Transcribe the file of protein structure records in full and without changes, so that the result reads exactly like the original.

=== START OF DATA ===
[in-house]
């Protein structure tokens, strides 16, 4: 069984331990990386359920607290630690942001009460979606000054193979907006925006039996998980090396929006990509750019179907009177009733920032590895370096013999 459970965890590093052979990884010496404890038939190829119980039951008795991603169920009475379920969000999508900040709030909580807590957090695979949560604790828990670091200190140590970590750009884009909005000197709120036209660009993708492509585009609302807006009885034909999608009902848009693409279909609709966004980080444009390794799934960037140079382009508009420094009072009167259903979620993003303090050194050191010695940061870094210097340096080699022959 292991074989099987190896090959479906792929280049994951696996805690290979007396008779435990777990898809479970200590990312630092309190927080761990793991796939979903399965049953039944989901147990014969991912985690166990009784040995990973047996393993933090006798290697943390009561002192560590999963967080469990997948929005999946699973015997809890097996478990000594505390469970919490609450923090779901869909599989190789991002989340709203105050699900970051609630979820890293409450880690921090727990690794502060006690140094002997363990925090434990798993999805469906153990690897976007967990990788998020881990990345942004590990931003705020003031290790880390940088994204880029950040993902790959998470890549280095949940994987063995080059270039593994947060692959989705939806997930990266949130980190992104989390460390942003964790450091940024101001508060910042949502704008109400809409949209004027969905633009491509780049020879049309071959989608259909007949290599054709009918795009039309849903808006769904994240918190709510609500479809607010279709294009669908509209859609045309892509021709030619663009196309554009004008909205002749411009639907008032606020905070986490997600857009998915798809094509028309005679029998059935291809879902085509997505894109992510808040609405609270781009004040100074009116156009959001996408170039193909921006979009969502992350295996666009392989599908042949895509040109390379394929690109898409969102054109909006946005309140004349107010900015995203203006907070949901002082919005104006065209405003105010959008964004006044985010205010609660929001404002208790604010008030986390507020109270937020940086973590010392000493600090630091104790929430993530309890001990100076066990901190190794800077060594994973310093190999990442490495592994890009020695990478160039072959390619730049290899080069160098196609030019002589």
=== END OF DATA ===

[in-house]
């Protein structure tokens, strides 16, 4: 069984331990990386359920607290630690942001009460979606000054193979907006925006039996998980090396929006990509750019179907009177009733920032590895370096013999 459970965890590093052979990884010496404890038939190829119980039951008795991603169920009475379920969000999508900040709030909580807590957090695979949560604790828990670091200190140590970590750009884009909005000197709120036209660009993708492509585009609302807006009885034909999608009902848009693409279909609709966004980080444009390794799934960037140079382009508009420094009072009167259903979620993003303090050194050191010695940061870094210097340096080699022959 292991074989099987190896090959479906792929280049994951696996805690290979007396008779435990777990898809479970200590990312630092309190927080761990793991796939979903399965049953039944989901147990014969991912985690166990009784040995990973047996393993933090006798290697943390009561002192560590999963967080469990997948929005999946699973015997809890097996478990000594505390469970919490609450923090779901869909599989190789991002989340709203105050699900970051609630979820890293409450880690921090727990690794502060006690140094002997363990925090434990798993999805469906153990690897976007967990990788998020881990990345942004590990931003705020003031290790880390940088994204880029950040993902790959998470890549280095949940994987063995080059270039593994947060692959989705939806997930990266949130980190992104989390460390942003964790450091940024101001508060910042949502704008109400809409949209004027969905633009491509780049020879049309071959989608259909007949290599054709009918795009039309849903808006769904994240918190709510609500479809607010279709294009669908509209859609045309892509021709030619663009196309554009004008909205002749411009639907008032606020905070986490997600857009998915798809094509028309005679029998059935291809879902085509997505894109992510808040609405609270781009004040100074009116156009959001996408170039193909921006979009969502992350295996666009392989599908042949895509040109390379394929690109898409969102054109909006946005309140004349107010900015995203203006907070949901002082919005104006065209405003105010959008964004006044985010205010609660929001404002208790604010008030986390507020109270937020940086973590010392000493600090630091104790929430993530309890001990100076066990901190190794800077060594994973310093190999990442490495592994890009020695990478160039072959390619730049290899080069160098196609030019002589």